Student heads research for Parkinson’s Disease treatment


Jillian Alt/Iowa State Daily

Graduate and Professional Student Senate President, Vivek Lawana, presenting his research at 3 minute thesis competition on Nov. 6.

Jillian Alt

An Iowa State graduate student was in 11th grade when he lost his grandfather to what was determined to be natural causes. 

Years later, as the student studied Parkinson’s Disease, he realized the true cause of death. 

Vivek Lawana, doctoral student in toxicology and president of the Graduate and Professional Student Senate, is using this experience as motivation for his research developing new treatment for the disease. 

Parkinson’s disease is the second most common neurodegenerative disease, with approximately 1 percent of all people above the age of 65 affected.

When someone has Parkinson’s Disease, the dopamine neurons in the substantia nigra region of the brain begin a chain reaction of self destruction as a result of oxidative stress, Lawana said. The substantia nigra is the part of the brain that controls motor function, leading to the symptoms of tremors, rigidity and postural instability.

When the mitochondria—the powerhouse of the cell—is damaged, it creates oxidative stress. After a lot of stress, the cells crumble under the pressure and decide to kill themselves.

Vivek Lawana studies Parkinson’s Disease specifically in the case of environmental causes; these typically are pesticides or other chemicals. He explained the intricate details of the disease and how it works on a cellular level.

“Mainly cells can die two ways,” Lawana said. “If you want to destroy this room, you could put a bomb inside it and boom. It’s gone. That’s necrosis. With Parkinson’s Disease, it’s programmed, so you’re tearing it down brick by brick. That’s called apoptosis.”

These cells killing themselves are constantly sending messages to one another to self destruct—like a game of telephone—and the chain reaction continues until symptoms emerge.

“So, say something bad is happening on Welch Avenue,” Lawana said. “There’s a lot of police there. Those are the microglia. Once the problem, or the bad guy—in this case the neuron—is dead, the shooting should stop there.”

Lawana set the scene saying police at the scene represent the microglia and the criminal causing the chaos is the damaged neuron. In a healthy brain, once the damaged neuron is dead, the microglia would deactivate. In the case of Parkinson’s Disease, the microglia continue to cause damage.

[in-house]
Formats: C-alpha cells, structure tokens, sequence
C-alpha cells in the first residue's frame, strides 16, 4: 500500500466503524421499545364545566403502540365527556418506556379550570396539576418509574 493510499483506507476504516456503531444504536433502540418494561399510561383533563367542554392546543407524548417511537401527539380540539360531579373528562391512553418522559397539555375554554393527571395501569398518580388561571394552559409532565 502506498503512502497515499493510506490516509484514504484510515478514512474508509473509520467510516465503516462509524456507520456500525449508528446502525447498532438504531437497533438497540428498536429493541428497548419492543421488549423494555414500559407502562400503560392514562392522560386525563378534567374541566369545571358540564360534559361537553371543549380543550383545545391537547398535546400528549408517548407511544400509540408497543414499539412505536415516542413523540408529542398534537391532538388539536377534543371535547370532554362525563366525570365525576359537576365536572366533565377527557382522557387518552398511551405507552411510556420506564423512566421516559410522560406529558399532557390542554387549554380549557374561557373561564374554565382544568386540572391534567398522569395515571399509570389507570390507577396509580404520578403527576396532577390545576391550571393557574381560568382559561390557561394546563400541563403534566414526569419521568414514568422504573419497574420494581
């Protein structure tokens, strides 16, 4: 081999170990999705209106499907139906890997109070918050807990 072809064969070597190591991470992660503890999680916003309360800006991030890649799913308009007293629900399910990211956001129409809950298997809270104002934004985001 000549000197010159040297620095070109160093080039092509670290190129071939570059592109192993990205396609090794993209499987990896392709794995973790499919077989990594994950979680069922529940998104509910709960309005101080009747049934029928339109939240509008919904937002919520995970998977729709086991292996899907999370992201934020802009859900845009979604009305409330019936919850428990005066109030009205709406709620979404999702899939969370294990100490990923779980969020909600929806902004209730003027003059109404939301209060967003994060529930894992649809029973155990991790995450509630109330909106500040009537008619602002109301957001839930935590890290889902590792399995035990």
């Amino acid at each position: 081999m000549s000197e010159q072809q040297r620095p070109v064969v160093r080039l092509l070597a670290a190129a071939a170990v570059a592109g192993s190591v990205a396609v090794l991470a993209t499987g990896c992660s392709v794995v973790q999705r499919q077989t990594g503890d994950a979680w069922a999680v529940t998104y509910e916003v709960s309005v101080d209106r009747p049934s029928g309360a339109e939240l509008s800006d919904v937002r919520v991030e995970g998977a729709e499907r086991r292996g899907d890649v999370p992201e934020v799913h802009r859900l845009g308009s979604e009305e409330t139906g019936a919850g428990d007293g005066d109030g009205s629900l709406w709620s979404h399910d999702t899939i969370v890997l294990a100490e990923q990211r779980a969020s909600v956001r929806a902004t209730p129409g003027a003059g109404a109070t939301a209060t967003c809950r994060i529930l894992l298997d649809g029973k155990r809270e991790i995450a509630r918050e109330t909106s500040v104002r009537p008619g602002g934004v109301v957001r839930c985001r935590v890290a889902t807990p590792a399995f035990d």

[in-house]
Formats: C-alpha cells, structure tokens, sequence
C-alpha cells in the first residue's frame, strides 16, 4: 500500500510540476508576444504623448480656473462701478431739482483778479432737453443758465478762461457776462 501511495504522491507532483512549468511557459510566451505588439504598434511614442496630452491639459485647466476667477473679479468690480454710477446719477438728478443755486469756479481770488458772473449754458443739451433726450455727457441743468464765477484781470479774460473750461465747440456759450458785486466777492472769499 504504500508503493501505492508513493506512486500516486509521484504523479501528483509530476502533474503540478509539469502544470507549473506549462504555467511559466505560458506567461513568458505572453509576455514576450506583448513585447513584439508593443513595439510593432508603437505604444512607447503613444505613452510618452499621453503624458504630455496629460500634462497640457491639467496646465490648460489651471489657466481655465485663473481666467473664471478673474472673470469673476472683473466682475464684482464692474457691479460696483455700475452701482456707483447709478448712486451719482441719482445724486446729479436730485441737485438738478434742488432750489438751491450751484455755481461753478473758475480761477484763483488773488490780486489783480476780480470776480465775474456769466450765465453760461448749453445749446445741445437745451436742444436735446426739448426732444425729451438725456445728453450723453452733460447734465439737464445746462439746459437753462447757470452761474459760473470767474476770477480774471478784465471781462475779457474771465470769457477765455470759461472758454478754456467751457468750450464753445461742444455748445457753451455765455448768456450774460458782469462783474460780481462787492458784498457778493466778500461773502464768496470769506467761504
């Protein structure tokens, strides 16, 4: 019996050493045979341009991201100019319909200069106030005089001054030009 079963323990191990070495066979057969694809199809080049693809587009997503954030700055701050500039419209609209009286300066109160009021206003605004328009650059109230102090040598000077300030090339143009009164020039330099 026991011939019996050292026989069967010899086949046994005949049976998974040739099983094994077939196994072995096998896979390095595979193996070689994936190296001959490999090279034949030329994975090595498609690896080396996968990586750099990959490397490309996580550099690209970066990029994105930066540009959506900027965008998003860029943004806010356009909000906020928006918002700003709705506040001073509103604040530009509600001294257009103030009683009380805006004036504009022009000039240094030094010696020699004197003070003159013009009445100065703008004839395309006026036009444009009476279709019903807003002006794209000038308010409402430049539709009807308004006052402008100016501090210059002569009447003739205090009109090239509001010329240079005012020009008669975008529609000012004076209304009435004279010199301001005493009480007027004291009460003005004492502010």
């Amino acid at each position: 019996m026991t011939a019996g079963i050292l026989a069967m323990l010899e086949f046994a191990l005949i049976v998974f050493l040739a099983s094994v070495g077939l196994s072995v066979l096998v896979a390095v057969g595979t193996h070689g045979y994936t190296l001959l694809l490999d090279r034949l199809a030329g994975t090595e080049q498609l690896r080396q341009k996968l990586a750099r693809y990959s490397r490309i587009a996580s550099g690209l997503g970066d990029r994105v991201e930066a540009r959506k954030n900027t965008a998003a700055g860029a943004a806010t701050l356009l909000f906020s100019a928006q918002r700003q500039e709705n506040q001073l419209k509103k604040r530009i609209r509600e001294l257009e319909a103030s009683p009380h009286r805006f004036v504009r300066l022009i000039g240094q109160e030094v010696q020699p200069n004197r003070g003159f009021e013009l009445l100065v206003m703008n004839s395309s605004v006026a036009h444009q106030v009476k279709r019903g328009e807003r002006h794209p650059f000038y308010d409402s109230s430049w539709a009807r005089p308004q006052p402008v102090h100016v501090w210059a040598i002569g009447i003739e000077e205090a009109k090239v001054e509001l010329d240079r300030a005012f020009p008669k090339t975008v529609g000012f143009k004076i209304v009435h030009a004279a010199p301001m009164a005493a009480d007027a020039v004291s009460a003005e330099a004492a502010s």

Lawana compared this to if the police continued to fire their weapons after the criminal was killed. 

“If the police just keep shooting all over the place, a lot of innocent people are going to die. But in this case, it’s the healthy neurons that die,” Lawana said. 

When the tell-tale symptoms start to emerge—such as motor impairment, tremors, stiffness and rigidity—70 to 80 percent of the neurons are already dead. Currently all existing treatments only treat the symptoms, and there are no treatments to stop the neurons from dying.

This is where Lawana comes in. The goal of his research has been to identify the cell that is starting the chain reaction of neurons dying and target that cell specifically to stop the chain reaction before it can begin.

Lawana has identified the C-ABL protein to be what he believes to be the “big boss” starting the chain reaction of neurons dying and has been testing this theory. This has been found in other research labs to be true in the case of the neuron signals. However, Lawana’s research has also found this to be true in the case of the microglia as well.

This has not been tested on brains because this organ is difficult to acquire and is costly, Lawana said. They instead use what is called in vitro matter. These are basically artificial cells that act like neurons, but aren’t actual neurons.

Currently he is researching ways to deactivate this C-ABL protein to stop the chain reaction before it can begin and prevent them from transmitting messages to kill themselves.

“We are definitely making progress,” Lawana said. “I wouldn’t say we are having success because to me success would be having a drug on the market. However we do have some potential drugs that we are screening right now that could be successful.”

Lawana could not tell us what drugs are currently being tested, as this is confidential currently.

Vivek Lawana is close to the disease because his grandfather died from Parkinson’s, and he believes his mother has it as well. He said last time he was home and his mother was telling him about some of her symptoms, it was incredibly saddening.

“If I lost my mother to Parkinson’s, I wouldn’t know where to go.” Lawana said.

Lawana is from India, where medicine is much farther behind than in America, so it’s very difficult to be diagnosed.

Lawana believes his grandfather also had Parkinson’s disease, and he was never diagnosed. He described his grandfather as having a bent posture often, having a tremor and having lost his appetite. When he was in 11th grade his grandfather died.

“The doctors told us that ‘oh this happens with old age,’ so that’s what I believed,” Lawana said. “But when I actually started studying Parkinson’s disease, I started looking back and I realized that he had this disease.”

Lawana hopes to find success in having a drug on the market to treat Parkinson’s disease soon, and said he feels confidently about some of the drugs currently being tested.